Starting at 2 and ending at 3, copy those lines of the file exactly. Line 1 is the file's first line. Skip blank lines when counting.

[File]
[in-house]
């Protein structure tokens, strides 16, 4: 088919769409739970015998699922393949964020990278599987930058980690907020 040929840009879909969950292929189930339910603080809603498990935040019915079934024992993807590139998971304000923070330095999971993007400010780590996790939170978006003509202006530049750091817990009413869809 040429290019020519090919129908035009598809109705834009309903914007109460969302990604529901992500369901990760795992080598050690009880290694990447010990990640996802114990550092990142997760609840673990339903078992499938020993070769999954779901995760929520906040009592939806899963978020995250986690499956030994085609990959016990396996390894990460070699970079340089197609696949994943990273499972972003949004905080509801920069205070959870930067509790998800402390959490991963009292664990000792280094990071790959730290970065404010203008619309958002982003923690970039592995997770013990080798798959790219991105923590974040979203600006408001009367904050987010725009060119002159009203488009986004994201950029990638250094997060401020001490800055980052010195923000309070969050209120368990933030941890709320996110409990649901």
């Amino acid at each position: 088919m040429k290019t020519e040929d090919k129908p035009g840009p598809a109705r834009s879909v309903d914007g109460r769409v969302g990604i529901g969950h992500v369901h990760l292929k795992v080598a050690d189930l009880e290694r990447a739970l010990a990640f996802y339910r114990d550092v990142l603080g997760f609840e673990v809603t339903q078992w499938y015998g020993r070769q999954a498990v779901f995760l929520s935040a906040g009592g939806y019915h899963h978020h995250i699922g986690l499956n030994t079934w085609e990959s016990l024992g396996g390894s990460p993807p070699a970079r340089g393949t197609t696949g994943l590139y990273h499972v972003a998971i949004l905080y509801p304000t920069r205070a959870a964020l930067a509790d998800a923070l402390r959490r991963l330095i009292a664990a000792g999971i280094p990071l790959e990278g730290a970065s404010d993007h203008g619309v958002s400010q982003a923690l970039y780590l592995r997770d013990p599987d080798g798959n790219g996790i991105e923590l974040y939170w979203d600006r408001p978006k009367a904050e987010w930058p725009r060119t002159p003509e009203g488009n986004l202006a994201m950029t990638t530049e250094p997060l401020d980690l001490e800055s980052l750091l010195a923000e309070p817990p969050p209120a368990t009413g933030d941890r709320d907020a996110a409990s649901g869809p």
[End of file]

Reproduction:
């Protein structure tokens, strides 16, 4: 088919769409739970015998699922393949964020990278599987930058980690907020 040929840009879909969950292929189930339910603080809603498990935040019915079934024992993807590139998971304000923070330095999971993007400010780590996790939170978006003509202006530049750091817990009413869809 040429290019020519090919129908035009598809109705834009309903914007109460969302990604529901992500369901990760795992080598050690009880290694990447010990990640996802114990550092990142997760609840673990339903078992499938020993070769999954779901995760929520906040009592939806899963978020995250986690499956030994085609990959016990396996390894990460070699970079340089197609696949994943990273499972972003949004905080509801920069205070959870930067509790998800402390959490991963009292664990000792280094990071790959730290970065404010203008619309958002982003923690970039592995997770013990080798798959790219991105923590974040979203600006408001009367904050987010725009060119002159009203488009986004994201950029990638250094997060401020001490800055980052010195923000309070969050209120368990933030941890709320996110409990649901």
């Amino acid at each position: 088919m040429k290019t020519e040929d090919k129908p035009g840009p598809a109705r834009s879909v309903d914007g109460r769409v969302g990604i529901g969950h992500v369901h990760l292929k795992v080598a050690d189930l009880e290694r990447a739970l010990a990640f996802y339910r114990d550092v990142l603080g997760f609840e673990v809603t339903q078992w499938y015998g020993r070769q999954a498990v779901f995760l929520s935040a906040g009592g939806y019915h899963h978020h995250i699922g986690l499956n030994t079934w085609e990959s016990l024992g396996g390894s990460p993807p070699a970079r340089g393949t197609t696949g994943l590139y990273h499972v972003a998971i949004l905080y509801p304000t920069r205070a959870a964020l930067a509790d998800a923070l402390r959490r991963l330095i009292a664990a000792g999971i280094p990071l790959e990278g730290a970065s404010d993007h203008g619309v958002s400010q982003a923690l970039y780590l592995r997770d013990p599987d080798g798959n790219g996790i991105e923590l974040y939170w979203d600006r408001p978006k009367a904050e987010w930058p725009r060119t002159p003509e009203g488009n986004l202006a994201m950029t990638t530049e250094p997060l401020d980690l001490e800055s980052l750091l010195a923000e309070p817990p969050p209120a368990t009413g933030d941890r709320d907020a996110a409990s649901g869809p």